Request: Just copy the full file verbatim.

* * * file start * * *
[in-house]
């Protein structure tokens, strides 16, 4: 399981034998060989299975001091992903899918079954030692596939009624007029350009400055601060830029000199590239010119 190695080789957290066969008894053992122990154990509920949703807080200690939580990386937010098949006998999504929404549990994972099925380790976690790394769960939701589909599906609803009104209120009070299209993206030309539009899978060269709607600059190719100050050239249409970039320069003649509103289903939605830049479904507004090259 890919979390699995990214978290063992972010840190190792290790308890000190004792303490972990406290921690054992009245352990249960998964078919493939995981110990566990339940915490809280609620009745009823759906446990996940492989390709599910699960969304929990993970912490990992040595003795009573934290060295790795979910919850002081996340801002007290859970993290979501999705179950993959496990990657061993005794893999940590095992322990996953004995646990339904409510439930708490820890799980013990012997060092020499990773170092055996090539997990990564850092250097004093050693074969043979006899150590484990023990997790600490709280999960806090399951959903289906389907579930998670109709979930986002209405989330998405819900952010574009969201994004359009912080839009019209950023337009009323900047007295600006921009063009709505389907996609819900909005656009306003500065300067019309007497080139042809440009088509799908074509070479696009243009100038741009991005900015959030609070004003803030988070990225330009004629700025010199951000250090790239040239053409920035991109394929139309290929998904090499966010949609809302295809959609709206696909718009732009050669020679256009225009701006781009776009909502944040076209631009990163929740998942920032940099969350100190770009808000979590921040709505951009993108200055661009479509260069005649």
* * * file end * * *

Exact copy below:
[in-house]
């Protein structure tokens, strides 16, 4: 399981034998060989299975001091992903899918079954030692596939009624007029350009400055601060830029000199590239010119 190695080789957290066969008894053992122990154990509920949703807080200690939580990386937010098949006998999504929404549990994972099925380790976690790394769960939701589909599906609803009104209120009070299209993206030309539009899978060269709607600059190719100050050239249409970039320069003649509103289903939605830049479904507004090259 890919979390699995990214978290063992972010840190190792290790308890000190004792303490972990406290921690054992009245352990249960998964078919493939995981110990566990339940915490809280609620009745009823759906446990996940492989390709599910699960969304929990993970912490990992040595003795009573934290060295790795979910919850002081996340801002007290859970993290979501999705179950993959496990990657061993005794893999940590095992322990996953004995646990339904409510439930708490820890799980013990012997060092020499990773170092055996090539997990990564850092250097004093050693074969043979006899150590484990023990997790600490709280999960806090399951959903289906389907579930998670109709979930986002209405989330998405819900952010574009969201994004359009912080839009019209950023337009009323900047007295600006921009063009709505389907996609819900909005656009306003500065300067019309007497080139042809440009088509799908074509070479696009243009100038741009991005900015959030609070004003803030988070990225330009004629700025010199951000250090790239040239053409920035991109394929139309290929998904090499966010949609809302295809959609709206696909718009732009050669020679256009225009701006781009776009909502944040076209631009990163929740998942920032940099969350100190770009808000979590921040709505951009993108200055661009479509260069005649």